top of page


Happy children.jpg

Developing Social Skills in Preschoolers

By Sinead Hamill



Quite often, preschool is a child’s first independent step into society. For this reason, many preschool carers view developing social skills as a priority, even over academic lessons, which children have plenty of time to explore and practice throughout their lives.


Every child has their own interests and skills to pursue, but unless they are confident, comfortable and capable functioning in society, chances are they will face many needless obstacles en route to achieving their dreams. So, how can we help pre-schoolers in this first monumental stage of their life journey?

The core social skills we hope to instil are:

  • Good manners

  • Self-control

  • Empathy and awareness of others

  • Effective communication    

Preschools regularly engage in activities, which encourage these desired behaviours - most of which you can try at home to help support the practice.


  • Draw up a SHORT list of basic rules: Example, ‘Be nice to everyone’, ‘Remember to use your manners'. Chat with your child about what each of these rules means and the reasons behind them. Encourage him/her to contribute ideas and to think of possible consequences for not following the rules, for example, hurting people’s feelings, etc.


  • Assign jobs: Children love doing jobs. Giving them responsibility encourages community spirit, an awareness of others, a feeling of self-worth and inclusion, and builds confidence in their abilities.

  • Practice mindfulness: You can google search ‘mindfulness activities for children’ for a list of activities. Some of the exercises I personally practice with my class are calm breathing, simple meditations, controlled movement and body awareness such as ‘walking the line’, and exercises to awaken the senses. All of these exercises help children to be calmer, more in control of themselves, and aware of their surroundings.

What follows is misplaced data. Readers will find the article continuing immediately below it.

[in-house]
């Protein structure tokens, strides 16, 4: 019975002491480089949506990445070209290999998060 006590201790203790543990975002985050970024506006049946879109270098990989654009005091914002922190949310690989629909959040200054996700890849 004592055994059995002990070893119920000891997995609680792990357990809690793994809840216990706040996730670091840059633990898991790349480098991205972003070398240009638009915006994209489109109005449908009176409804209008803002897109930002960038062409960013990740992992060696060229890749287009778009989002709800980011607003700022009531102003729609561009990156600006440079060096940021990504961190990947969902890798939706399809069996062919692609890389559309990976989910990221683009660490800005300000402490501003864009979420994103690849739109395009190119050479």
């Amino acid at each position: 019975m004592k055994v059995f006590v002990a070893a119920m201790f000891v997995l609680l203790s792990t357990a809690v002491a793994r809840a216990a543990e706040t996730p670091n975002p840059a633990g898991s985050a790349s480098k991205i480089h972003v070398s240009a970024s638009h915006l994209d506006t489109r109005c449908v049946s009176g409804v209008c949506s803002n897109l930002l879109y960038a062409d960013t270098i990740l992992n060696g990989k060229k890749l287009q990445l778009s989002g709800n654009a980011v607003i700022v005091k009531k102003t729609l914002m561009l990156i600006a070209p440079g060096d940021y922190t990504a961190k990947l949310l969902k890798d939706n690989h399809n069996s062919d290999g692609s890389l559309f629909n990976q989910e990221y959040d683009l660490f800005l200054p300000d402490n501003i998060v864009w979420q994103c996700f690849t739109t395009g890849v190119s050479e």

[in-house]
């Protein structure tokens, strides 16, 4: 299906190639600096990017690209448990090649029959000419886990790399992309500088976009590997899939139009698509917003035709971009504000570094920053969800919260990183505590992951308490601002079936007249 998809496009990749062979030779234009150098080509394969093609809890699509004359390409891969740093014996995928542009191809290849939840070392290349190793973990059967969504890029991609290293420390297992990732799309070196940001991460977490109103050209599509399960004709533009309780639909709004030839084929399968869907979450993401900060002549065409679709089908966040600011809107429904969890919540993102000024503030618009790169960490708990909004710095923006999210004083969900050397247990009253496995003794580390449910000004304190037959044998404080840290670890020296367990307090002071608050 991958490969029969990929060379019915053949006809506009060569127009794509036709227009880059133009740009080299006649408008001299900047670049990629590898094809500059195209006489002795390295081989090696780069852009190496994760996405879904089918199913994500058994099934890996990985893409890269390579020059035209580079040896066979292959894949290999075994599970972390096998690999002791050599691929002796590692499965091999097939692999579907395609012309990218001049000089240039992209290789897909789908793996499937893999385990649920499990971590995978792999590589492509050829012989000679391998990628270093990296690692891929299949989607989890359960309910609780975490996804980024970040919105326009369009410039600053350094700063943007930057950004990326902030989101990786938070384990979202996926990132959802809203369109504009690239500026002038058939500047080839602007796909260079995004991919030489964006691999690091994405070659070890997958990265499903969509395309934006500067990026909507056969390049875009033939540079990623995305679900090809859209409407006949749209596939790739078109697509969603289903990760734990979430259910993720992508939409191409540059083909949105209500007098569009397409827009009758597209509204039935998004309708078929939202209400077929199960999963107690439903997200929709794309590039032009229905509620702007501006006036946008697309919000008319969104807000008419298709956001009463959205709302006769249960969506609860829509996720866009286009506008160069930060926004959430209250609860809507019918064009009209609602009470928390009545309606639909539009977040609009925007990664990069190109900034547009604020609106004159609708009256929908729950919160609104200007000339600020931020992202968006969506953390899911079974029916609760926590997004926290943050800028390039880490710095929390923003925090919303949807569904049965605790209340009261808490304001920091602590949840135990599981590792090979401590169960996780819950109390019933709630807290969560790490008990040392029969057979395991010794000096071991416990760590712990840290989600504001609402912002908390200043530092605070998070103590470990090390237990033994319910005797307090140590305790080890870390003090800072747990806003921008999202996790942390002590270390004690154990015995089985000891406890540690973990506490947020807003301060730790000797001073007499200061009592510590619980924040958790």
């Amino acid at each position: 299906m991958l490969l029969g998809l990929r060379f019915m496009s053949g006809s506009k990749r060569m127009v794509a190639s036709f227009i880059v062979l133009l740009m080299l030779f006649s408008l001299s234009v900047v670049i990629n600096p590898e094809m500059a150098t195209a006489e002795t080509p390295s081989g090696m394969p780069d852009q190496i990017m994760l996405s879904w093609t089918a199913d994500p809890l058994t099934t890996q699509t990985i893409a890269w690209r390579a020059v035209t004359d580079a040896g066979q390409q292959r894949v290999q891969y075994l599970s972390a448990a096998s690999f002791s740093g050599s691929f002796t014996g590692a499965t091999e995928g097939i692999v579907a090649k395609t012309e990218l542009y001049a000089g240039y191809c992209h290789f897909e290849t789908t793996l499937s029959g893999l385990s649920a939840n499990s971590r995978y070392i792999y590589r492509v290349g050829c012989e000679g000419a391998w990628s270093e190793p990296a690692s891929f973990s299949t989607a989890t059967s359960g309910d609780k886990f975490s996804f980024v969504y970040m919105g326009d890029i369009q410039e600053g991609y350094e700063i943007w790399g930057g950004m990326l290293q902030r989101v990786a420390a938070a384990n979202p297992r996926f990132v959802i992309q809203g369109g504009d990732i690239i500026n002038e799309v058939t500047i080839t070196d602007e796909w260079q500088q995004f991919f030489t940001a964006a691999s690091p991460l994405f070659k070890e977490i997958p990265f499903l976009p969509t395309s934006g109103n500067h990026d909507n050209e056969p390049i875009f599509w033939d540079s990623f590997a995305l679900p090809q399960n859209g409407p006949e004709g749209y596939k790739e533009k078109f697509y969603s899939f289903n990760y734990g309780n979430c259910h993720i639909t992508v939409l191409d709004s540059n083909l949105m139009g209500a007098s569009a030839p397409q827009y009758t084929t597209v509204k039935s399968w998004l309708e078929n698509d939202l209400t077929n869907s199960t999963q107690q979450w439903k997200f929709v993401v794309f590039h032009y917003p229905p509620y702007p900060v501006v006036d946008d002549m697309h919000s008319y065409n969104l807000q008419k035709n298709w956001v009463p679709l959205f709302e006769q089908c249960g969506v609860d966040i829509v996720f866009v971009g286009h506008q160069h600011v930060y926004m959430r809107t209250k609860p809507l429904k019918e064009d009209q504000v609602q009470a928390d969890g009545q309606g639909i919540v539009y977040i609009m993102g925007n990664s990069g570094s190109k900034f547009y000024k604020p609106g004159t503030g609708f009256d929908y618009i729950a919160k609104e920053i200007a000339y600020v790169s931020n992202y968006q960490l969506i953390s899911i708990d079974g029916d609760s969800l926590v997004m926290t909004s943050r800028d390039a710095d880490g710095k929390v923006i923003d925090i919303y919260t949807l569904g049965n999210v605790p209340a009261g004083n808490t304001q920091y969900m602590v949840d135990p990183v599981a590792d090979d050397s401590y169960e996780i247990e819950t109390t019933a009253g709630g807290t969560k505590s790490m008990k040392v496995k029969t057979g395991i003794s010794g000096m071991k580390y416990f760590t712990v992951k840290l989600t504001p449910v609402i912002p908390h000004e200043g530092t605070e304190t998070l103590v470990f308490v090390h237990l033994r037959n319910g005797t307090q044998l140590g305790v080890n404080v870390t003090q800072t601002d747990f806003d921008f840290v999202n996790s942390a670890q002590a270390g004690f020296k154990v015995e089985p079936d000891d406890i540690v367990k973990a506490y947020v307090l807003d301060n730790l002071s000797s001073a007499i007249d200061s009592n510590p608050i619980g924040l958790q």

• Learn about emotions: This can be achieved using picture aids, dolls, drama activities such as roleplay, reading stories, and most importantly, conversation. Discuss the activities you are doing. Label the emotions and invent scenarios when you are likely to feel them. Encourage your child to actively participate in the discussions.


  • Provide opportunities for social interaction: At home, this may be play-dates, outings to the park, etc. In this way, children will learn the art of successful communication such as taking turns to speak and listen, and skills including sharing, turn-taking, winning and losing gracefully, respecting others, compromising and problem solving. Young children will need your support and encouragement during their first social interactions. Gradually give them more freedom and space to practice these skills for themselves.


As the adults in their lives, we also need to be aware of our own behaviours. We are their role models. Children will copy us! Regularly take time to discuss the day's activities with your child. Encourage them to open up. Talk through any problems they may have incurred, and together come up with possible solutions. During this very important stage in their development, above all else, they need to feel your love and support. If you have any concerns about your child’s social skills and practices, don’t be afraid to discuss it with their teachers or carers. That’s what we’re here for.


And finally, enjoy their smiles and successes!  

bottom of page